Right Way? Left Way?

Today’s prompt fo the Post-A-Day 2011 project is not one that I am comfortable answering right now, so I decided to find my own topic.  As I was going through my daily blog reading, I came across a post on The Pioneer Woman’s Homeschooling page that piqued my interest.  I am not a homeschooler – my kids and I are all way better off because of it – but I am intrigued by homeschooling.  For some it works, and that is great.  The post was a viewer/reader question regarding specifically how to teach right-brain learners.

The question was written by Julie of Raising Three Knights and A Princess, which is where I found more information on right-brain vs. left-brain, and some traits.  Below is an excerpt from her post:

I am a left brain learner most of the time. God has gifted me with two right brain learners. He has a sense of humor that way. The right brain stores long-term memory, pictures, music, colors and humor, option and math concepts (or the big picture) and a more unstructured approach to learning. Those of us who are left brain thinkers are more concerned with the details, short-term memory, thinking, logic, structure, language and short-term memory.

. . . .

Common Characteristics of a Left Brain Learner:

  • Tends to seek structure in his or her day
  • Memorizes best by repetition (auditory or writing)
  • Likes to know the plan for each day, week, etc.
  • Tends to work well independently.
  • Likes to make lists and check them off as tasks are completed.
  • Thinks things through with multiple pieces of evidence before coming to a conclusion.
  • Tends to find math interesting and is very good at it.
  • Likes the predictability and conciseness of workbooks.
  • Can do well with self-paced and computer curriculum.

Common Characteristics of a Right Brain Learner:

  • Likes spontaneous events, versus planned events each day. Seeks change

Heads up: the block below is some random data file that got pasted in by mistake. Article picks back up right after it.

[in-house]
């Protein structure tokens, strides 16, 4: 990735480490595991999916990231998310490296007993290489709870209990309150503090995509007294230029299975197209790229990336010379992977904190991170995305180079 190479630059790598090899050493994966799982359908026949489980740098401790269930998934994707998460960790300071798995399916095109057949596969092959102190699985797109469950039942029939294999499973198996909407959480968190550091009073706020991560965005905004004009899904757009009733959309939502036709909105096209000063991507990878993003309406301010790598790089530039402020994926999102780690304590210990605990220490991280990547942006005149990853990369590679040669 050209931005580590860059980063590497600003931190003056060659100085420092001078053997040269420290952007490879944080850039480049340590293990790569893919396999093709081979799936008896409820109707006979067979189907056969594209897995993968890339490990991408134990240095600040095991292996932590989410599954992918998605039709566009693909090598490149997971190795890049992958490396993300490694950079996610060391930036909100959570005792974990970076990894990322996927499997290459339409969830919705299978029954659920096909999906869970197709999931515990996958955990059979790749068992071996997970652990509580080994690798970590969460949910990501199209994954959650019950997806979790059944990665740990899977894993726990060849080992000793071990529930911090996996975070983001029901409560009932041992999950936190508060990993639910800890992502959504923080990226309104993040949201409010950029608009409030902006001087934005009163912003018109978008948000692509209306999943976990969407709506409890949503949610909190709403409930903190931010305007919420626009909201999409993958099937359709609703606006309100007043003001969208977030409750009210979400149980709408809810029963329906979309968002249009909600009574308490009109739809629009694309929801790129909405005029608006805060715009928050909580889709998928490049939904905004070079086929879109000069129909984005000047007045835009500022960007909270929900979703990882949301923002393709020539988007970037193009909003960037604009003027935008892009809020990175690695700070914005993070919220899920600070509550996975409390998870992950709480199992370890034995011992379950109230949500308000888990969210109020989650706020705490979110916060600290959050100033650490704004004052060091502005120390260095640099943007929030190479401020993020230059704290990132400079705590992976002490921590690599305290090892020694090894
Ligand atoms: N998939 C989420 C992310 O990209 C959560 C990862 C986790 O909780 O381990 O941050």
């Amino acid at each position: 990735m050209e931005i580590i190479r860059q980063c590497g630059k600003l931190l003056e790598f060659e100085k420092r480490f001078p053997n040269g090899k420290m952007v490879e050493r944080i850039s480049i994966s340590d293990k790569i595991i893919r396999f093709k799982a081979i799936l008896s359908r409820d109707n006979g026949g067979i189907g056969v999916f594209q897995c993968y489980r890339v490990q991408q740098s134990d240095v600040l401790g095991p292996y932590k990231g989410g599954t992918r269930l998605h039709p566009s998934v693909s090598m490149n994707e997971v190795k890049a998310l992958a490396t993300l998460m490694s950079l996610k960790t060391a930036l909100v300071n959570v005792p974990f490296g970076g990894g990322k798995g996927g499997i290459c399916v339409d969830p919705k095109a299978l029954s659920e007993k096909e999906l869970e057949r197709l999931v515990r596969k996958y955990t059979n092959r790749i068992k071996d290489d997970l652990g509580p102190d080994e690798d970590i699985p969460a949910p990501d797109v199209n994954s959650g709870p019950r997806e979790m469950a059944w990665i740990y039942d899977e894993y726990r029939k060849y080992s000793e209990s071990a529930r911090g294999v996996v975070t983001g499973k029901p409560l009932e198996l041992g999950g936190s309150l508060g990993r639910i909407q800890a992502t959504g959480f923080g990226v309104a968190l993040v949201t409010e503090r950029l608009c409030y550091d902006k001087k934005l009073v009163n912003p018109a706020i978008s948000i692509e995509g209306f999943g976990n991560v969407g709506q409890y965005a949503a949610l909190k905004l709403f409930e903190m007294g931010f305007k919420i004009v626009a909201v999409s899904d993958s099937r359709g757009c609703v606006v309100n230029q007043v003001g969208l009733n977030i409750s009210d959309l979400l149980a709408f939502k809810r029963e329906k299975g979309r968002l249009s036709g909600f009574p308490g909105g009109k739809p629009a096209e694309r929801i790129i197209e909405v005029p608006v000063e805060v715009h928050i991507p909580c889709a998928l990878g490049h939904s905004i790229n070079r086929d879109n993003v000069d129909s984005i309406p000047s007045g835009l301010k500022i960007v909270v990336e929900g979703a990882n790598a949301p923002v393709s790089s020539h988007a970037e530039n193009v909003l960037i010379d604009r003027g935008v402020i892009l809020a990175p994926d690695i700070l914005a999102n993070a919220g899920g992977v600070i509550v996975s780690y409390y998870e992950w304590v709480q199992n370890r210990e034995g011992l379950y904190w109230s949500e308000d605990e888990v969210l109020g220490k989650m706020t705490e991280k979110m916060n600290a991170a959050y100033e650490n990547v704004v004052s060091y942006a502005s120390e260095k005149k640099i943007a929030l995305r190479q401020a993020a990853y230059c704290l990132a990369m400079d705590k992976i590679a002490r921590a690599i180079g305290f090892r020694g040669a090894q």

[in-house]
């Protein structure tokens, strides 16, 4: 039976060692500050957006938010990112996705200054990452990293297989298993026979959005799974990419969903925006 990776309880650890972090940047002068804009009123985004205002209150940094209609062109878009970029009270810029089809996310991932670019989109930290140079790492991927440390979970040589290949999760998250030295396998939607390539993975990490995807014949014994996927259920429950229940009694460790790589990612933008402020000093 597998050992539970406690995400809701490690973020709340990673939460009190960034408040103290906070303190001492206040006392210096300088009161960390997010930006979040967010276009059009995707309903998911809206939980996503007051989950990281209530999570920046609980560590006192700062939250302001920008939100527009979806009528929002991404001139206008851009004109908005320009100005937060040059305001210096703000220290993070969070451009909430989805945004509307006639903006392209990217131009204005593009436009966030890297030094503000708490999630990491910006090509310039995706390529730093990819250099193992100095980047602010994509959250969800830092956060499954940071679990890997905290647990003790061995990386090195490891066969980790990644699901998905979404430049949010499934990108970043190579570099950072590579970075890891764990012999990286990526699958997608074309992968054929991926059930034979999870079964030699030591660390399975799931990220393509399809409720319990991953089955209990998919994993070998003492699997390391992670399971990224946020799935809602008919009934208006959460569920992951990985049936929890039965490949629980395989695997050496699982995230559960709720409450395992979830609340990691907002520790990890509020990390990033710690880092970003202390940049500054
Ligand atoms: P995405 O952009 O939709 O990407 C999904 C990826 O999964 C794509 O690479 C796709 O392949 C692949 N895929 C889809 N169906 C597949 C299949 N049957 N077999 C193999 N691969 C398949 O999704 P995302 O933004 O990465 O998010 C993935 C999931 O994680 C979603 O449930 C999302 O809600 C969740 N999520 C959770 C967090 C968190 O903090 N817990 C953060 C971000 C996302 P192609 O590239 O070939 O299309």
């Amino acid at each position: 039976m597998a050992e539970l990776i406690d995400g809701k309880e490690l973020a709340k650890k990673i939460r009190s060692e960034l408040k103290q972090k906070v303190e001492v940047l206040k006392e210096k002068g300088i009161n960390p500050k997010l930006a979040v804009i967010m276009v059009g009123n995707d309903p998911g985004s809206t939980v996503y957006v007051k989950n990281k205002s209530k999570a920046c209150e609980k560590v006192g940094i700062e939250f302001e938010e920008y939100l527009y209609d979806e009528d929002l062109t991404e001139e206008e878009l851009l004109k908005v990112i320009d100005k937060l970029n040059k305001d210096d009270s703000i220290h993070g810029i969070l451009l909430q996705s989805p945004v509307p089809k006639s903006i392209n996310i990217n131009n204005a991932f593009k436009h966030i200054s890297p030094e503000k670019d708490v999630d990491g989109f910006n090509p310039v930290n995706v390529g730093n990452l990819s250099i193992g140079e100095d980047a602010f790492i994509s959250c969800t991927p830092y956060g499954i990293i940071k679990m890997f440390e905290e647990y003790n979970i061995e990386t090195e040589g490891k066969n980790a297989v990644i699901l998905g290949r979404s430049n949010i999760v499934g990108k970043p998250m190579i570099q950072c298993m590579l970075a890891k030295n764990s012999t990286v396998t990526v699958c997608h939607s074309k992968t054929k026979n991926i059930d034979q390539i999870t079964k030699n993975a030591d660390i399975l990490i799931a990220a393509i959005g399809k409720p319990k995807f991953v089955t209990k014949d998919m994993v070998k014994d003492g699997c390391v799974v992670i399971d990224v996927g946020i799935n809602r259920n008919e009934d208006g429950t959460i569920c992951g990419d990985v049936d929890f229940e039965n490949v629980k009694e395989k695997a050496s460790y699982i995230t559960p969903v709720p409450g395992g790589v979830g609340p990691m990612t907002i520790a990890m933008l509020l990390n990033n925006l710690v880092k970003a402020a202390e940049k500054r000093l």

• Memorizes best by using meaning, color, pictures, story, and/or emotion in material
  • Does not plan ahead regularly.
  • Prefers much involvement with parent while doing school lessons.
  • Does not do items sequentially, but skips around in his or her work.
  • Makes quantum leaps when learning. Figures things out from scanty evidence.
  • Finds math quite repetitive and somewhat boring.
  • Prefers projects and discussions rather than workbook learning.
  • Does not do well with self-paced or computer curriculum, but rather one that requires more parent and teacher involvement, such as unit studies, or any curriculum that is more hands-on and interactive with the adult.

Of course we can usually see ourselves in both category but we often tend towards one. Which are you? If you want more information a good site is http://www.diannecraft.org/ Anything anyone else has to offer out there would be much appreciated!! Blessings…..

I already knew that I was very left-brained.  I am regimented, I like order, I really like math (most of the time), and I am a list making fool!  What I had never given a though to was what type of learners our daughters were.  While all of our girls display traits from each list, they all definitely fall more heavily in one direction than the other.  If I based a classification of them based solely on these lists, I would say that we have one daughter who is a left-brain learner (Harley), and three who are right-brain learners (Emma, Katelyn, and Reagan)

I am happy that I noticed this information and took te time to actually read and understand it because understanding the characteristics of what type of learners the girls are will help me help them more, and that is what it is all about!